News / Africa

Acting Alone in Mali Has its Rewards and Limits

Acting Alone in Mali Has its Rewards and Limitsi
X
February 06, 2013 6:21 PM
When French troops moved into Mali last month, they deployed alone, without NATO or African allies, even though they were fighting a militant group linked to al-Qaida. VOA’s Al Pessin reports on why the French have still received only limited help from other countries, and what lies ahead for the Mali operation.
Al Pessin
When French troops moved into Mali last month, they deployed alone, without NATO or African allies, even though they were fighting a militant group linked to al-Qaida. 

French President Francois Hollande received a hero’s welcome in Mali last week. Malians lined up to thank him for sending troops to end a growing insurgency by Islamist militants.

Even though the operation is part of the global effort to fight terrorist groups, the French troops worked alone and received only transport, intelligence and logistics support from allies.

Retired British Brigadier General Ben Barry, now at London’s International Institute for Strategic Studies, says that's partly because France didn’t need combat help.

“Politically, there’s no hint that the French want to slap either a NATO or a European Union badge on their current intervention," he said.

France also went ahead in spite of the “conflict fatigue” many European countries are experiencing after years of  deployment in Afghanistan. 

“What’s actually causing this is national interest in a way that’s more compelling than Afghanistan was," said Kathleen McInnis, a London-based adjunct fellow of Washington’s Center for Strategic and International Studies.

The French brought lots of high-tech equipment to Mali, but McInnis says the operation revealed shortcomings.  Up to a point, it’s part of a strategy of shared European capabilities, but she says Europe still does not have enough even for a modest operation like this one.

"The number of requirements are going gone up.  The capabilities have gone down.  And these are capabilities that the Europeans have been told that they need to invest in for some time," said McInnis.

Indeed, the French needed transport planes and other help from the United States and Canada.  And McInnis says the pattern could be repeated if militants rise in other parts of North or West Africa.

“Because Africa is very much in France’s interest to remain engage in, and it’s Europe’s backyard, I see France leading the way again and again," she said.”

The French military is already planning for its exit from Mali, as the Malian army takes on some responsibility and West African troops deploy to help.  But Ben Barry says the commitment to Mali cannot end when the French military operation does.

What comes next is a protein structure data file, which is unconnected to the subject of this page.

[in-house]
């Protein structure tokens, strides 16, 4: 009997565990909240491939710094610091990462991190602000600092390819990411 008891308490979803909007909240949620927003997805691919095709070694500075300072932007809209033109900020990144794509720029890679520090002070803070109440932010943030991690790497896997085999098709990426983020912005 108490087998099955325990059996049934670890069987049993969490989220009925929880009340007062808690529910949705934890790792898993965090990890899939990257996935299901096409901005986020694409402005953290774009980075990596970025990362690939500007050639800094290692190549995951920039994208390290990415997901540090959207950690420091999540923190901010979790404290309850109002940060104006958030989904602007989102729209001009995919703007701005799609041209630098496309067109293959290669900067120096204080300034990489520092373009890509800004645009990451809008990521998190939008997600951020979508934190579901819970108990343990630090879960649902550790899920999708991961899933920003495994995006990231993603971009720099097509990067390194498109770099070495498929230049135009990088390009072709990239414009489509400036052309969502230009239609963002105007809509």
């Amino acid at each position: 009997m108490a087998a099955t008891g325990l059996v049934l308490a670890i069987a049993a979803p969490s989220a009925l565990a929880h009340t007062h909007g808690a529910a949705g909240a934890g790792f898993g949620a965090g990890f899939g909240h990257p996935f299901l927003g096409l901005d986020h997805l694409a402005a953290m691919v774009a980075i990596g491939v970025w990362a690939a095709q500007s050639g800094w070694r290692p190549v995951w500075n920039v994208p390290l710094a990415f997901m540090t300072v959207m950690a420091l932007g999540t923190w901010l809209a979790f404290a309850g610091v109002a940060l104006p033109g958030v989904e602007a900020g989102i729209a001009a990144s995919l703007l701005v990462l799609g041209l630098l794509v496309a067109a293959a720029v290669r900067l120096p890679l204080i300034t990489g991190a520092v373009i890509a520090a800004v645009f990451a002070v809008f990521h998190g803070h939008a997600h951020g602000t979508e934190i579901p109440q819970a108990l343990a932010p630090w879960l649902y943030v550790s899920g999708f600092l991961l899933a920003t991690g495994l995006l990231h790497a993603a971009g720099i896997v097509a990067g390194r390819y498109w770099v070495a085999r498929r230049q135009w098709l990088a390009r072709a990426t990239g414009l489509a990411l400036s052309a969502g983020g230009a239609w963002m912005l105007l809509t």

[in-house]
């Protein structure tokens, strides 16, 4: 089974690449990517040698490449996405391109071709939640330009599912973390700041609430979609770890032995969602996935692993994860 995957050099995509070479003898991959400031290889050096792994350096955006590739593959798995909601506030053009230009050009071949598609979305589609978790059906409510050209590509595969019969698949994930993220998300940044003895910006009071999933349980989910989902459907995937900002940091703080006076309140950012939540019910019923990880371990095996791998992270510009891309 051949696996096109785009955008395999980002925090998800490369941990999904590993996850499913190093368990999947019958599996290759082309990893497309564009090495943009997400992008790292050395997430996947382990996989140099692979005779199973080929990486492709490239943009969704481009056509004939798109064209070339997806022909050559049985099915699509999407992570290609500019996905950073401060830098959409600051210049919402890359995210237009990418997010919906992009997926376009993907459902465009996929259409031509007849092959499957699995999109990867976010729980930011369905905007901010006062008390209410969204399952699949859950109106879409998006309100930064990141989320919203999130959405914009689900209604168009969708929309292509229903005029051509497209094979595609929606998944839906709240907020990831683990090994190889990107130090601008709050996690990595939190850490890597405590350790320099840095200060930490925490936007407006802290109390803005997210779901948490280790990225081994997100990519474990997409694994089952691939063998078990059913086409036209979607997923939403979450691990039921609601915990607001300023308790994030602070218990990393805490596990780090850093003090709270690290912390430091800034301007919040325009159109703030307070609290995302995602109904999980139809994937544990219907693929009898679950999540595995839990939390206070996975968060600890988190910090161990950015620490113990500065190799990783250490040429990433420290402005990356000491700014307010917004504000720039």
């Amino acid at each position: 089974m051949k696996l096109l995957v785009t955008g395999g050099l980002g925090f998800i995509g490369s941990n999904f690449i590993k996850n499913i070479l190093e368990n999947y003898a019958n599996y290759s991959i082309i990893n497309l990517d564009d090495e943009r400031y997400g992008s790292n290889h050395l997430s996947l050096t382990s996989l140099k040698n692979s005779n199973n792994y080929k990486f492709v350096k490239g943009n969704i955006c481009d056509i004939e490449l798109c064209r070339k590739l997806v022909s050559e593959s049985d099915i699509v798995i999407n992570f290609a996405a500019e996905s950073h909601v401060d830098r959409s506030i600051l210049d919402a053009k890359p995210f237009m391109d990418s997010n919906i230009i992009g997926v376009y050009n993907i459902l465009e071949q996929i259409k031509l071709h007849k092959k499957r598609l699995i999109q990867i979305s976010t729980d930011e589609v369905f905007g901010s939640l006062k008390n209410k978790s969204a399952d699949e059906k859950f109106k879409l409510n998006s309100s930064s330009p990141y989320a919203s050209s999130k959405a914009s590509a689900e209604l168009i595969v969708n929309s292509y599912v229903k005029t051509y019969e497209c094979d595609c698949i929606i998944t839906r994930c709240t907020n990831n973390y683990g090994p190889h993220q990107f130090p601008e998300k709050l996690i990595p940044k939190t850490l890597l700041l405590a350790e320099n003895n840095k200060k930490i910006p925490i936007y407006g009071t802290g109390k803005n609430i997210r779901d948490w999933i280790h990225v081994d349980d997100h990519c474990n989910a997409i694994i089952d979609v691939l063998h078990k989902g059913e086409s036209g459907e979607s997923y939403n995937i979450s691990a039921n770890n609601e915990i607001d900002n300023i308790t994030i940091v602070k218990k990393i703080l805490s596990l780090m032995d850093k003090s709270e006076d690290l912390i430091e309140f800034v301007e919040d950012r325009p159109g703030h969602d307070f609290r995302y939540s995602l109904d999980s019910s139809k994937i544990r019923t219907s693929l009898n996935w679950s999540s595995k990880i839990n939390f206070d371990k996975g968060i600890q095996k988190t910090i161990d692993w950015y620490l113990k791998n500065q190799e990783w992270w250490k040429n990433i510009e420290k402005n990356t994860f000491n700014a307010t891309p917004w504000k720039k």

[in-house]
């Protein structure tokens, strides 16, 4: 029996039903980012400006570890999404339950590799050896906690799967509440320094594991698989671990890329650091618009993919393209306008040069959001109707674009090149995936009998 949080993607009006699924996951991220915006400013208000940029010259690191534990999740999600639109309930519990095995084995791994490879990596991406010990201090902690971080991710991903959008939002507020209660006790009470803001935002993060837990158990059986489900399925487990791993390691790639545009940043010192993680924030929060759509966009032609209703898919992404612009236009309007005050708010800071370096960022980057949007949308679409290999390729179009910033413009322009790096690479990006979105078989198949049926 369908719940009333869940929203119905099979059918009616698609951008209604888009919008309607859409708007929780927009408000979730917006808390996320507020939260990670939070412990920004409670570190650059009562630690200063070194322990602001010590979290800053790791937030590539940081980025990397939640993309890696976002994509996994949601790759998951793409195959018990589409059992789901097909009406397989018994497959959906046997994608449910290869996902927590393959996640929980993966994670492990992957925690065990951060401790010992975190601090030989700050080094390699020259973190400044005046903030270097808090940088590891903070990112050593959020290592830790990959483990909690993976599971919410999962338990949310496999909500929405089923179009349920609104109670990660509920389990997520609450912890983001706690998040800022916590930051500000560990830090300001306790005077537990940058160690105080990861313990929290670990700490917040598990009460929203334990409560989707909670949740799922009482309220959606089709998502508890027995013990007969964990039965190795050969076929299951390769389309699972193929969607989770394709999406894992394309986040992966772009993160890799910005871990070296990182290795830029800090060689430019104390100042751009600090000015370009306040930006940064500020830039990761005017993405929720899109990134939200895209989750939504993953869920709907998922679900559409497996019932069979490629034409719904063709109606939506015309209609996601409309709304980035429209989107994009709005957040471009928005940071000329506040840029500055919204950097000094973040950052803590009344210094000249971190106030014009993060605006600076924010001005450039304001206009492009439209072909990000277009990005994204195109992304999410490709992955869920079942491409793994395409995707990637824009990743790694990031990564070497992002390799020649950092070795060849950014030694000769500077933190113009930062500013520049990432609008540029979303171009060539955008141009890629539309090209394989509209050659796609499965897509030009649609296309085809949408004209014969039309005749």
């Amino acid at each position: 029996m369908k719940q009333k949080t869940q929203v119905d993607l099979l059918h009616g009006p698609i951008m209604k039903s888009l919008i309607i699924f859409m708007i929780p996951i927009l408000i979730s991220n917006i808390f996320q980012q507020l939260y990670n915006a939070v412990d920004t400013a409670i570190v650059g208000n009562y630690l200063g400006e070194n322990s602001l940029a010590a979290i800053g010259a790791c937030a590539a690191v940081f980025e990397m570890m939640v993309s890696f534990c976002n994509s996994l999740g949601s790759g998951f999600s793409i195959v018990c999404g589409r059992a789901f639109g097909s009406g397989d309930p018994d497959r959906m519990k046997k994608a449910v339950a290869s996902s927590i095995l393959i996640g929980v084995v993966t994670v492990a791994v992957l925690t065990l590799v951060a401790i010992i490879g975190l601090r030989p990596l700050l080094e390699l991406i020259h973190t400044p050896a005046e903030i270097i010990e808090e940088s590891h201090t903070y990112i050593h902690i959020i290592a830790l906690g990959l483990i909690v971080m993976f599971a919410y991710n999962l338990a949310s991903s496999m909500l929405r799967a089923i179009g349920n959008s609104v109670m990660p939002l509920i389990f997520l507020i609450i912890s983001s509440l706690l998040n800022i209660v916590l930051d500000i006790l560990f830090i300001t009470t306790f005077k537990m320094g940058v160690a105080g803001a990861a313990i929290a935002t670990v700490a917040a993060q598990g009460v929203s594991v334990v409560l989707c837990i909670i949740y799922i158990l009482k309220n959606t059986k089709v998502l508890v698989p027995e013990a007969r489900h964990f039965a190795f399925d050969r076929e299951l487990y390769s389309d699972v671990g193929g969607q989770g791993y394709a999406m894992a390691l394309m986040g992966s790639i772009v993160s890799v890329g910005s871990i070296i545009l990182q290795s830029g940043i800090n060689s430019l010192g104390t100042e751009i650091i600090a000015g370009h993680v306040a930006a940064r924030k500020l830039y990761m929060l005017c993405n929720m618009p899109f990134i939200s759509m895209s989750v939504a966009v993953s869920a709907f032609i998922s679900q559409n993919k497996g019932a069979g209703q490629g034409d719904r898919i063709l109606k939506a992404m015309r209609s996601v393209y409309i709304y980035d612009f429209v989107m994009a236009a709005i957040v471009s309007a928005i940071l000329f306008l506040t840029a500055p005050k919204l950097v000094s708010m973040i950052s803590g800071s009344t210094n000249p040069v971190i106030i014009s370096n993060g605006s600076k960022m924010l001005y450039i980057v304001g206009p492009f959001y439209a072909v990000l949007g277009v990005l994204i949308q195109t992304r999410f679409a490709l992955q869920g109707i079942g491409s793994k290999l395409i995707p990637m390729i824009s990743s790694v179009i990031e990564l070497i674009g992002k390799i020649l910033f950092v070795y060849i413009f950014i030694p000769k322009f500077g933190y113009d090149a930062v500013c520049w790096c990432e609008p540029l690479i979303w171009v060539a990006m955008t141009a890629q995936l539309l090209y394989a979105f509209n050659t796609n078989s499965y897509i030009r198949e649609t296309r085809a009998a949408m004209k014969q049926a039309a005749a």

“It’s security.  It’s development.  It’s politics.  It’s intelligence.  And it’s got to be done for the long term," he said.

It’s a story heard many times before in conflict zones all over the world.  And while aid is flowing again in Mali, the country needs the kind of long-term assistance the international community has not always been good at delivering.

You May Like

Israelis Quietly Expand Enclave in Palestinian District of Jerusalem

Estimated 500 settlers, armed or protected by paramilitary police, live in Silwan among 50,000 Palestinians More

Video US, Iran Face Similar Challenges in Syrian Fight Against IS

Both Washington, Tehran back fighters battling Islamic State militants in Iraq -- but in Syria they support opposing sides in country’s civil war More

China Boosts Efforts to Help Afghan, Regional Stability

Observers say China’s increased regional involvement are due to concerns that Afghan instability and the presence of anti-China militants in Pakistani border areas could fuel Xinjiang troubles More

This forum has been closed.
Comment Sorting
Comments
     
by: JKF from: Ottawa, Canada
February 06, 2013 10:56 PM
I Think that- France did almost all absolutely correctly. It rapidly deployed the force; immediately engaged the terrorists; it pursued the terrorists relentesly; it enlisted the local forces to accompany its forces, etc, etc, etc, etc.

If this had been a NATO operation, they would still be discussing it in Brussels what to do, as if this was the first conflict the planet had ever seen; Mali would have been overun by the terrorists; the terrorists would have gotten time to get more global jihadis on site; the terrorists would have hardened their defences; half of the population, of Mali, may have been killed by the terrorists; the other half would have been setup as perimeter hostages to hide behind, as terrorist do; and the Brits would still be waiting for their pm tea, and then they would dust off some ideas from earlier colonial wars; etc etc etc.

Well done for the French. The only criticism, was not having enough assets to deploy, to completely block all escapes, and the issue that their German "partners"?? were not too willing to get engaged/help. Fortunately Canada and the US got on with the job of helping out for a very good cause = Liberate moderate African Muslims from criminal Islamist terrorist that were inflicting savage punishments to terrorize the population..

Featured Videos

Your JavaScript is turned off or you have an old version of Adobe's Flash Player. Get the latest Flash player.
After Decades of Pressure, Luxembourg Drops Bank Secrecy Rulesi
X
October 21, 2014 12:20 AM